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spread, the relationship between DAM ven-
dors and cultural heritage organisations
should become ever stronger.
Digital Asset Management will adapt
and change in accordance with future
developments in working practice and asset
storage schemes, and DAM will become
less of a buzzword and more of a funda-
mental need for many types of business.
There now follow some case studies
which demonstrate the ways in which
DAM planning has been carried out in
the cultural heritage sector, and a set of
scenarios which outline the potential for
DAM in a variety of types and sizes of
Case Studies
Case Study I The British Library
The British Library (BL), the national library of the United Kingdom, is recognised
as one of the world's great libraries. Its vision is `To help people advance knowledge to
enrich lives.'The Library's collections include about 150 million items and three million
items are added annually.The BL operates the world's largest document delivery service,
which supplies around four million items a year to customers around the world.
The Library currently has a backlog of voluntarily deposited items, ranging from CD-
ROMs to e-books and e-journals. Recognising the need to address this backlog, senior
management have been following the development and uses of Digital Asset
Management systems in comparable organisations.Work at the Public Records Office,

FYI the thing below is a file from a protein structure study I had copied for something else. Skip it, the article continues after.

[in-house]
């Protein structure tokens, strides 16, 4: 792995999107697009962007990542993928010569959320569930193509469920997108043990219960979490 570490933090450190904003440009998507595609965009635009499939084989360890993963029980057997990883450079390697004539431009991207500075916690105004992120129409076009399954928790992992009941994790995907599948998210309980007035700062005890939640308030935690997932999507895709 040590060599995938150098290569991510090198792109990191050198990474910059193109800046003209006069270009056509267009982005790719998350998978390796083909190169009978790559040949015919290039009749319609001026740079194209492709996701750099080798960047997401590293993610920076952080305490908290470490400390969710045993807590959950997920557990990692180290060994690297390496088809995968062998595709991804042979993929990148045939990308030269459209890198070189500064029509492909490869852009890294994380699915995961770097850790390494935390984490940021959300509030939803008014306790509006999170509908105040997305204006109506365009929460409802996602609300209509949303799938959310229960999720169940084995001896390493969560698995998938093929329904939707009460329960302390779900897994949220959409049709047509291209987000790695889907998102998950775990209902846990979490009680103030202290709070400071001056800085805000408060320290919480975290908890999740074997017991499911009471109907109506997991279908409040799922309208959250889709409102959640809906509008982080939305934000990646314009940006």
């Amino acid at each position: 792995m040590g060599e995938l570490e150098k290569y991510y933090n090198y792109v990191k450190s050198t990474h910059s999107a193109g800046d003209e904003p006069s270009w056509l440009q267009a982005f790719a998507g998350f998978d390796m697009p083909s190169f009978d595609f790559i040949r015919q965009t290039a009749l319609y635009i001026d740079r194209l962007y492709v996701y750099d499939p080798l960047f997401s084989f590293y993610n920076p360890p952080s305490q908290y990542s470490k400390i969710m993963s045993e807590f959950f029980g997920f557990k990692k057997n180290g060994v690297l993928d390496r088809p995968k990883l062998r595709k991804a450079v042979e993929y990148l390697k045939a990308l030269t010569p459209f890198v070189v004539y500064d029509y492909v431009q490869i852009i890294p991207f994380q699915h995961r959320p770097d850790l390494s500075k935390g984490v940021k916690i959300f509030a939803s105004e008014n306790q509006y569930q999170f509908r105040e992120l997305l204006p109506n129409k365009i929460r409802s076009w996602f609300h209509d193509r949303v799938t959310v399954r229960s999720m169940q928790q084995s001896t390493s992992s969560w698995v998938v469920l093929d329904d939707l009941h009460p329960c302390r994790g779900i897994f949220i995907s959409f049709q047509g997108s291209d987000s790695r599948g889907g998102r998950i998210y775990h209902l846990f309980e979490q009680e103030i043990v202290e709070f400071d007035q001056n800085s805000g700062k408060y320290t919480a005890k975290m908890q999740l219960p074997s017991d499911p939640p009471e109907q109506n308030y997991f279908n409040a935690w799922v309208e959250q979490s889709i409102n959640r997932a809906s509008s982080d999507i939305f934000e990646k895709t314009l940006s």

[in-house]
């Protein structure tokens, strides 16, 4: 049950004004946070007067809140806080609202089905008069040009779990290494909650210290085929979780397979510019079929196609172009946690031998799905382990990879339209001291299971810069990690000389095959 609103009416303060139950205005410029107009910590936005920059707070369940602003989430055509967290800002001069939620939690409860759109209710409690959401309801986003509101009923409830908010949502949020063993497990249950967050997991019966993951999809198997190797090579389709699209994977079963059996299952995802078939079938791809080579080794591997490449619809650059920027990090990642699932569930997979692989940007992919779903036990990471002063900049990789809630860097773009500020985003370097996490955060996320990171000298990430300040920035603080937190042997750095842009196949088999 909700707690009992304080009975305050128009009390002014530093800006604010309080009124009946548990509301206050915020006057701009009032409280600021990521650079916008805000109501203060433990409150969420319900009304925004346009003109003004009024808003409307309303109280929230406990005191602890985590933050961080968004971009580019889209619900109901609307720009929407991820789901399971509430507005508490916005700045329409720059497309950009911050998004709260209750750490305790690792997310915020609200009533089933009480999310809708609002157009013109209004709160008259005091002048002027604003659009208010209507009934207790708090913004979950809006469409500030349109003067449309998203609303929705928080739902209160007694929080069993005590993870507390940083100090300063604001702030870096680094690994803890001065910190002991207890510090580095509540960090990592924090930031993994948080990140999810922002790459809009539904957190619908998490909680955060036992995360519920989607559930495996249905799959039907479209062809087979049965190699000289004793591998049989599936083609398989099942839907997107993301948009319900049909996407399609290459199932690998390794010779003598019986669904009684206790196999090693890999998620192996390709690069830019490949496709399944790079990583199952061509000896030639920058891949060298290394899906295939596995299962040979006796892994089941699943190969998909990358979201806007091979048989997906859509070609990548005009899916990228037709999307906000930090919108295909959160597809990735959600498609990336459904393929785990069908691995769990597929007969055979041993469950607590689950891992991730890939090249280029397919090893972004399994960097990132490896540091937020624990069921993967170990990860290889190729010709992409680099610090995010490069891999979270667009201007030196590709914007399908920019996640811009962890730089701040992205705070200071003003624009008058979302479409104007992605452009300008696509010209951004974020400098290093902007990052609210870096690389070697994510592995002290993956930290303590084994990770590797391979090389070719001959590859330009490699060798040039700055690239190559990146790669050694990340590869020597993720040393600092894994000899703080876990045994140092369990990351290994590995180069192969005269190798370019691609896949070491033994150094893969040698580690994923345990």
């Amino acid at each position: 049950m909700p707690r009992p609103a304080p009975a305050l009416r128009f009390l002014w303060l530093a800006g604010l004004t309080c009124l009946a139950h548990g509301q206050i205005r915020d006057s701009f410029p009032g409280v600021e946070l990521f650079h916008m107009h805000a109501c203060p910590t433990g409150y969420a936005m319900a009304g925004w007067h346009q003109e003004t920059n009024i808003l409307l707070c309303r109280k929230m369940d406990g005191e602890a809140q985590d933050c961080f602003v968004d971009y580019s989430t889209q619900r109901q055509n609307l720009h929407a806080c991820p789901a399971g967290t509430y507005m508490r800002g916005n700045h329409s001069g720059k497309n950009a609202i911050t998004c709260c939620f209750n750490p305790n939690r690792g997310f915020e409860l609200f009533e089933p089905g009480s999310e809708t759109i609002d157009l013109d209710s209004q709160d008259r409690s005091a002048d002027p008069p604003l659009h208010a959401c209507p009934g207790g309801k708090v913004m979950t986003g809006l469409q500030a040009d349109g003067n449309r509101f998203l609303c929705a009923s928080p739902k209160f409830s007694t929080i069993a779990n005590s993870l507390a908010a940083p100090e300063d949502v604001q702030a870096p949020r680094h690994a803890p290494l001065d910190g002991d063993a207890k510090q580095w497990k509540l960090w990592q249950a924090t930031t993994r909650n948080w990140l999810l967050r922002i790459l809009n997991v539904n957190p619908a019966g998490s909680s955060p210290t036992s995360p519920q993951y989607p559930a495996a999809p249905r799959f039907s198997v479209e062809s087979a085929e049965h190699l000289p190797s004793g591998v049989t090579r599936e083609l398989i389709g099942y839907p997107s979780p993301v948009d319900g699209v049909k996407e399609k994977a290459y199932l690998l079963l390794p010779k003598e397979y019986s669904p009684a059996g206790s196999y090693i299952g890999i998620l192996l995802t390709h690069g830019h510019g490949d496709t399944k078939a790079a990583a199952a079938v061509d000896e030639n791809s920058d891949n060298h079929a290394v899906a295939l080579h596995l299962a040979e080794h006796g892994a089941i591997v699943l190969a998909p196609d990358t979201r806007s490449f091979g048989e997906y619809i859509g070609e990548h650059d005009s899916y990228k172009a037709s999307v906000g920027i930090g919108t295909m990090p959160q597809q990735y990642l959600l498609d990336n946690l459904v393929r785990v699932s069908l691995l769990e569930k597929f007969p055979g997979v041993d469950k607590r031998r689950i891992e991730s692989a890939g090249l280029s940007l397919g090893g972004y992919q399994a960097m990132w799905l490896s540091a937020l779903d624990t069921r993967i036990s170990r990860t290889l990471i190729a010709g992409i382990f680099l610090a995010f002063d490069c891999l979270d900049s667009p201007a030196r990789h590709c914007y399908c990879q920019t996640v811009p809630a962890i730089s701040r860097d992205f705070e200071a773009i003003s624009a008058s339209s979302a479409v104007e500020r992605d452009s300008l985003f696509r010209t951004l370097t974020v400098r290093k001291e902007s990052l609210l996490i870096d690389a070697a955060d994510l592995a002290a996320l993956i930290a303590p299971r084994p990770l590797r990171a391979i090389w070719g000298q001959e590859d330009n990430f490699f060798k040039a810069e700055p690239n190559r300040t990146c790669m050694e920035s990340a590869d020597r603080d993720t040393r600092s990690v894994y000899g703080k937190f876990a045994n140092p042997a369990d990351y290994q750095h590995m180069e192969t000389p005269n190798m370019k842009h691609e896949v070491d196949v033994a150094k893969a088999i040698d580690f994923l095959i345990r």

the Koninklijke Bibliotheek (Dutch National Library), the BBC and the Library of
Congress has been watched closely. As the keeper of the British published national
archive, the BL has a special responsibility for preservation, and this has helped define its
asset-management needs.
The decision to use DAM (or, more accurately, Digital Object Management) technol-
ogy emerged as a result of a number of pilot projects carried out during the 1990s, as
well as from experience gained from the Digital Library System project which was car-
ried out in 2001-2 in collaboration with IBM.The Library's director of e-Strategy,
Richard Boulderstone, is taking the lead in developing this strategy.The Library has
acquired a new Integrated Library System, which will support the functions of acqui-
sition, cataloguing, and Online Public Access Catalogue (OPAC).The system is expected
to be in place in early 2004.
The DOM Programme will build a system capable of handling digital entities, includ-
ing images and textual items, in a variety of formats and together with their metadata in
Digital Asset
Management Systems
The DSpace user interface
The following material is based on a telephone interview with Richard Masters,Technical Architect in the
e-Architecture Team at the British Library, and also on information from the Library's website.
The interview was conducted on 13/01/2003.